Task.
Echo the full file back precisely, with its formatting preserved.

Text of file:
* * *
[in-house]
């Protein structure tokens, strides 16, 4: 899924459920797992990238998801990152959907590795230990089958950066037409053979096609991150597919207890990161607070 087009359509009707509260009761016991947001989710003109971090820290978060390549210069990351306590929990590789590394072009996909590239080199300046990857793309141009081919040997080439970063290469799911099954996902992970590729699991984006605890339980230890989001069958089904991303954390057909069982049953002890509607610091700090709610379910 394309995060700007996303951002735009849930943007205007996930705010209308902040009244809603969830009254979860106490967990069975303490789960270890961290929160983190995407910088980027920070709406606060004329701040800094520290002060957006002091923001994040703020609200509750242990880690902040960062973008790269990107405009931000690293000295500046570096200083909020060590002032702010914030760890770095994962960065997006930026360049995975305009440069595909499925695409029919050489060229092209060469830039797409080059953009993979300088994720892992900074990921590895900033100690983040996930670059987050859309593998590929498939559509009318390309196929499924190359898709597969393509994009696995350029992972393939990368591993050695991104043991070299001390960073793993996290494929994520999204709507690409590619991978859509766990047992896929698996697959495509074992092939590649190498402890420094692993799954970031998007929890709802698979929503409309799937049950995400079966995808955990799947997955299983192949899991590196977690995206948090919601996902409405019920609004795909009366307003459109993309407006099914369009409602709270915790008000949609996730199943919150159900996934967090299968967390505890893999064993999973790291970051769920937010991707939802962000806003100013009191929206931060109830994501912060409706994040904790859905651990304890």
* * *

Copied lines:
[in-house]
């Protein structure tokens, strides 16, 4: 899924459920797992990238998801990152959907590795230990089958950066037409053979096609991150597919207890990161607070 087009359509009707509260009761016991947001989710003109971090820290978060390549210069990351306590929990590789590394072009996909590239080199300046990857793309141009081919040997080439970063290469799911099954996902992970590729699991984006605890339980230890989001069958089904991303954390057909069982049953002890509607610091700090709610379910 394309995060700007996303951002735009849930943007205007996930705010209308902040009244809603969830009254979860106490967990069975303490789960270890961290929160983190995407910088980027920070709406606060004329701040800094520290002060957006002091923001994040703020609200509750242990880690902040960062973008790269990107405009931000690293000295500046570096200083909020060590002032702010914030760890770095994962960065997006930026360049995975305009440069595909499925695409029919050489060229092209060469830039797409080059953009993979300088994720892992900074990921590895900033100690983040996930670059987050859309593998590929498939559509009318390309196929499924190359898709597969393509994009696995350029992972393939990368591993050695991104043991070299001390960073793993996290494929994520999204709507690409590619991978859509766990047992896929698996697959495509074992092939590649190498402890420094692993799954970031998007929890709802698979929503409309799937049950995400079966995808955990799947997955299983192949899991590196977690995206948090919601996902409405019920609004795909009366307003459109993309407006099914369009409602709270915790008000949609996730199943919150159900996934967090299968967390505890893999064993999973790291970051769920937010991707939802962000806003100013009191929206931060109830994501912060409706994040904790859905651990304890």